- The Washington Times - Tuesday, January 20, 2004

ANNAPOLIS (AP) — In votes that displayed the deepening divide in the State House, the Democrat-controlled House of Delegates yesterday overrode three vetoes by Gov. Robert L. Ehrlich Jr.

“It gets the session off on a very partisan note,” the Republican governor said, minutes after the overrides, the first by the General Assembly since 1989.

The House followed the lead of the Senate last week in overriding the vetoes of the three bills, which now become law. The most far-reaching of the bills will require some electrical appliances sold in Maryland to be more energy-efficient.

The governor said the energy-efficiency vote was a show of power by Democrats, who pulled together 92 votes, seven more than needed.

The discussion on the floor of the House, however, was as much about partisan politics as it was about energy efficiency.

House Majority Leader Kumar Barve, Montgomery Democrat, said his party has a “philosophical difference with our governor.”

“We for our part are only going to invoke a measure like this when we feel there is no other alternative. In this case, I believe we are at an impasse,” Mr. Barve said.

House Minority Whip Anthony O’Donnell told delegates that veto overrides should be reserved for issues of “paramount importance.” Republicans had many chances to initiate veto overrides under Democratic governors, but didn’t, he said.

Mr. Ehrlich himself voted in 1989 to override a veto cast by former Gov. William Donald Schaefer, now the state comptroller. When asked about the override yesterday, Mr. Ehrlich said he couldn’t remember if he voted for it or against it.

The other bills enacted into law will protect pension benefits for 51 state employees who collect child support from delinquent parents and make a minor change in Baltimore liquor laws.

Democrats in the Senate voted yesterday to make it easier to shut off filibusters, prompting three Republican senators to walk off the floor amid bitter complaints that Senate President Thomas V. Mike Miller Jr. was trampling on the rights of minorities.

“He’s a bully,” an angry Sen. Alex X. Mooney, Frederick Republican, said after the rules were changed so that it will require 29 votes instead of 32 votes from the 47 senators to shut off filibusters.

“As far as decorum is concerned, it’s gone. It’s chaos in the Senate,” Mr. Mooney said.

Mr. Miller, striking a conciliatory note, said he would “continue to make sure the minority party will continue to be heard in a meaningful way.” Republicans and Democrats in the Senate are friends and, “I will continue to reach out to every member of the Maryland Senate,” he said.

The new rule was approved on a 27-16 vote with five Democrats voting with Republicans against the change.

Much of the rancor in the Senate involved the move by Democrats to limit debate on whether the rule should be changed.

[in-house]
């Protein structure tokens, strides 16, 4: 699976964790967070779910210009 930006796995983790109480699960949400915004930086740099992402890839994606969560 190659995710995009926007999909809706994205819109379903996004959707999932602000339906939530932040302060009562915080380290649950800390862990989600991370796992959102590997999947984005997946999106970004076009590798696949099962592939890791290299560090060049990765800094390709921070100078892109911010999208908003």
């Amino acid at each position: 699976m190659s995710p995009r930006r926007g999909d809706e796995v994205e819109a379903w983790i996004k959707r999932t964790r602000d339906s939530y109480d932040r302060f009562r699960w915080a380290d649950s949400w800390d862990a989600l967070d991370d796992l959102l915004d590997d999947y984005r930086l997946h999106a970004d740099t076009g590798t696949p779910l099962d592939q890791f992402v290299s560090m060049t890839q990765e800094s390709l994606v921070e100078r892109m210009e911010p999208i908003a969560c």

Republicans, citing another rule, asked Mr. Miller to step down from the rostrum and turn the Senate over to someone else while they appealed one of his rulings. He refused, prompting Sen. Nancy Jacobs, Harford Republican, to declare: “It is a sad day in the Maryland Senate.”

Mrs. Jacobs then joined Mr. Mooney and Senate Minority Whip Andrew Harris, Baltimore County Republican, in walking off the floor to protest Mr. Miller’s actions.

A bill to cap college tuition and guarantee funding increases for higher education will be introduced with the backing of 30 of the 47 state senators, including key members of the Democratic leadership.

Sen. Brian Frosh, Montgomery Democrat and chief sponsor of the bill, said yesterday it would “provide funding for the University of Maryland system that will be stable, reliable and adequate.”

“It also assures students and their families that tuition will be predictable and affordable,” Mr. Frosh said.

Higher education has been hit especially hard the last two years as former Gov. Parris N. Glendening and then Mr. Ehrlich struggled to balance the state budget in the face of stagnant tax revenues. Mr. Ehrlich has promised that there will be no further cuts, but also no increases in the budget he is to submit to the legislature today.

Mr. Frosh’s bill would require Mr. Ehrlich to increase aid for the academic year that begins in the fall of 2005 to at least a level that would restore most of the money lost during the past two years. After that, the governor would be required to include at least a 5 percent annual increase in state aid in the annual budgets.

The bill would also cap tuition increases at 4 percent a year as long as the university system gets the 5 percent increase in state aid.

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